The National Association of College and University Business Officers (NACUBO) has published a summary of the provisions affecting higher education in the comprehensive draft tax bill released on February 26 by US House Ways and Means Committee Chairman Dave Camp (R-MI). The package takes aim at deductions for mortgage interest and for state and local property taxes, as well as charitable contributions.
The proposal includes many items that would profoundly impact higher education. It would repeal the deduction for interest on student loans, the deduction for qualified tuition and expenses, and the Lifetime Learning tax credit. It would also stop contributions to Coverdell education savings accounts reduce eligibility for the American Opportunity Tax Credit and restrict the maximum age of students for tax purposes to 18, reducing tax breaks for full-time students in higher education.
On the employment side, the FICA (Social Security tax) exemption for student earnings would be greatly reduced. The tax exclusion for employees of educational institutions and other public entities would be limited to $50,000 ($25,000 for a married individual filing a joint return) and would be limited to one residence. It would also stop universities from providing tax-free educational assistance to some employees.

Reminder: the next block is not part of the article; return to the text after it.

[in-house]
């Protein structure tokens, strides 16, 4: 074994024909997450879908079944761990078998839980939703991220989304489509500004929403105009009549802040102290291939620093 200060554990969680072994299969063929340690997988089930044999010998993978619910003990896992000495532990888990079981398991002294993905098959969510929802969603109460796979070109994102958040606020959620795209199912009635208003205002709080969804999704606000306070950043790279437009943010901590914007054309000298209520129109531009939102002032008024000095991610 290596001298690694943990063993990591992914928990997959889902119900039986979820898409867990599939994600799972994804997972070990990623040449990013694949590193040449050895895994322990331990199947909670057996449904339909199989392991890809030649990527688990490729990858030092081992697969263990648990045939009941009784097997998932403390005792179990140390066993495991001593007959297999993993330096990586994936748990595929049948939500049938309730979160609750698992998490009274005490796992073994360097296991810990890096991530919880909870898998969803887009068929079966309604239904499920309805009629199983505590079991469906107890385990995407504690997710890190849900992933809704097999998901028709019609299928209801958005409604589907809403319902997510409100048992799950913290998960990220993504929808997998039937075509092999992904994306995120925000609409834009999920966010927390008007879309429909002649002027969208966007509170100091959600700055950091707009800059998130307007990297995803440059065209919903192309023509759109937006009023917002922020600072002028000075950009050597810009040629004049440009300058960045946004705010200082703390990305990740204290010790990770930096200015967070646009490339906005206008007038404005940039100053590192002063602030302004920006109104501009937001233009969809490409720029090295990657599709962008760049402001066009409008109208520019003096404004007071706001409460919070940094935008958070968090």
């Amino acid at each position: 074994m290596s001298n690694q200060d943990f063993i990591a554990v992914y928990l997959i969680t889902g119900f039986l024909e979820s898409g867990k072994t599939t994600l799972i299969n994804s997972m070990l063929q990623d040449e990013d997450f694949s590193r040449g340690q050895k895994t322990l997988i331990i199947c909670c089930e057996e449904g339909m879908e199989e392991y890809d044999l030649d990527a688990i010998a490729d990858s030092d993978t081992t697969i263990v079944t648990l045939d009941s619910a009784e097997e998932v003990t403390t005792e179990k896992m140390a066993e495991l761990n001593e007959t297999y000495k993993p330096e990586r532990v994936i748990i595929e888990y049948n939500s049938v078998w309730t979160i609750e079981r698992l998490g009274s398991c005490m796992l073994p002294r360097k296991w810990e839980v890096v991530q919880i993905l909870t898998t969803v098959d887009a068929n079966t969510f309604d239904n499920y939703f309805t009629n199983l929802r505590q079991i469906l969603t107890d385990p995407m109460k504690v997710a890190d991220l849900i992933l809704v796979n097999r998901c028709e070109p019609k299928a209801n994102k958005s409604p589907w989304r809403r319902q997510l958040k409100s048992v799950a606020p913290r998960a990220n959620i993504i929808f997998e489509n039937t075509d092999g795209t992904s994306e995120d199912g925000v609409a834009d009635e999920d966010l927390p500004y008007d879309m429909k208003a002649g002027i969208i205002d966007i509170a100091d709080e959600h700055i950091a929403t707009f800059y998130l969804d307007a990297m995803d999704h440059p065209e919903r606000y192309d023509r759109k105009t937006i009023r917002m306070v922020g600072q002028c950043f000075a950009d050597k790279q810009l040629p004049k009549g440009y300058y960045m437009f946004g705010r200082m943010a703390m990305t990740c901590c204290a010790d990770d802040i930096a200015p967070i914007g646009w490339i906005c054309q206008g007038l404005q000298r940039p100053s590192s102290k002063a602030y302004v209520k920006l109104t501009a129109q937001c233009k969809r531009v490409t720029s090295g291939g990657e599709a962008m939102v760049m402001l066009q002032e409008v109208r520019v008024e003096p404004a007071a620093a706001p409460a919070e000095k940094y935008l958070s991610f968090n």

Elsewhere, the research tax credit would be reworked and given permanent status. Meanwhile, tax breaks would be withheld from research that is not made publicly available. A special rule that provides a charitable deduction of 80 percent of the amount paid for the right to purchase tickets for athletic events would be repealed. Tax reductions on scholarships would be cut.
Wholesale adoption of these proposals is not considered likely; however, the proposal is important as a summary of priorities from congressional Republicans as a counterpart to the Obama Administration's concurrent release of its Fiscal Year 2015 budget proposal. Last week in a hearing, Chairman Camp indicated he may separate consideration of some of the higher education provisions for further consideration this year.